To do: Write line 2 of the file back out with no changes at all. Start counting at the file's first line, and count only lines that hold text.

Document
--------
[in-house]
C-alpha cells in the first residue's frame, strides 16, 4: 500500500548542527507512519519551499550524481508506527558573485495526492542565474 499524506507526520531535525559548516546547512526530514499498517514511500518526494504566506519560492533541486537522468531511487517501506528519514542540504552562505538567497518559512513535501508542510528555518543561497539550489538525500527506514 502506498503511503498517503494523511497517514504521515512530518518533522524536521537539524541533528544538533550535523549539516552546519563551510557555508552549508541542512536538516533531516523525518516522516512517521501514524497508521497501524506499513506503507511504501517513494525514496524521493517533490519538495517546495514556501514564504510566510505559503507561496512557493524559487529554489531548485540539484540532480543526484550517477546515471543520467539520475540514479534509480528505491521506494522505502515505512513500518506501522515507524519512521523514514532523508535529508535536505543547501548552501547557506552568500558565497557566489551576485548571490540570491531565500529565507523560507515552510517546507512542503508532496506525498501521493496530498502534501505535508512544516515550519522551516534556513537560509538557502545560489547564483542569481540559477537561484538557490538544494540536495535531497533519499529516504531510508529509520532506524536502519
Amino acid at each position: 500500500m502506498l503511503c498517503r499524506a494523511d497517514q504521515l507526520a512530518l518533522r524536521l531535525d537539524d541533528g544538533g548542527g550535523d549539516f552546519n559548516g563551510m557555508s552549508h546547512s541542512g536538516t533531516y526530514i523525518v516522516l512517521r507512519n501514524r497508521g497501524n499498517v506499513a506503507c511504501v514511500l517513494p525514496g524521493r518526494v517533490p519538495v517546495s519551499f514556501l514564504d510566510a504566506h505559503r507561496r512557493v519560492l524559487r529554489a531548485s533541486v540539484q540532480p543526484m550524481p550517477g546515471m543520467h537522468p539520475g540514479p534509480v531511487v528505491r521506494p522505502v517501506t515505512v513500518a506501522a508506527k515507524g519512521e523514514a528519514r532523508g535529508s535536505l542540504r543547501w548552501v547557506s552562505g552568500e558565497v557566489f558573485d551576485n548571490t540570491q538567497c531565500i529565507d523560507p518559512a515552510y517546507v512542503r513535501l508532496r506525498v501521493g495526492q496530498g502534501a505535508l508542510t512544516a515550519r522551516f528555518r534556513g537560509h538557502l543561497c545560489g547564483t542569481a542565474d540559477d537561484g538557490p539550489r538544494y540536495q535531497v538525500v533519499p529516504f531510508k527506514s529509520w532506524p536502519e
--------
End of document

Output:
C-alpha cells in the first residue's frame, strides 16, 4: 500500500548542527507512519519551499550524481508506527558573485495526492542565474 499524506507526520531535525559548516546547512526530514499498517514511500518526494504566506519560492533541486537522468531511487517501506528519514542540504552562505538567497518559512513535501508542510528555518543561497539550489538525500527506514 502506498503511503498517503494523511497517514504521515512530518518533522524536521537539524541533528544538533550535523549539516552546519563551510557555508552549508541542512536538516533531516523525518516522516512517521501514524497508521497501524506499513506503507511504501517513494525514496524521493517533490519538495517546495514556501514564504510566510505559503507561496512557493524559487529554489531548485540539484540532480543526484550517477546515471543520467539520475540514479534509480528505491521506494522505502515505512513500518506501522515507524519512521523514514532523508535529508535536505543547501548552501547557506552568500558565497557566489551576485548571490540570491531565500529565507523560507515552510517546507512542503508532496506525498501521493496530498502534501505535508512544516515550519522551516534556513537560509538557502545560489547564483542569481540559477537561484538557490538544494540536495535531497533519499529516504531510508529509520532506524536502519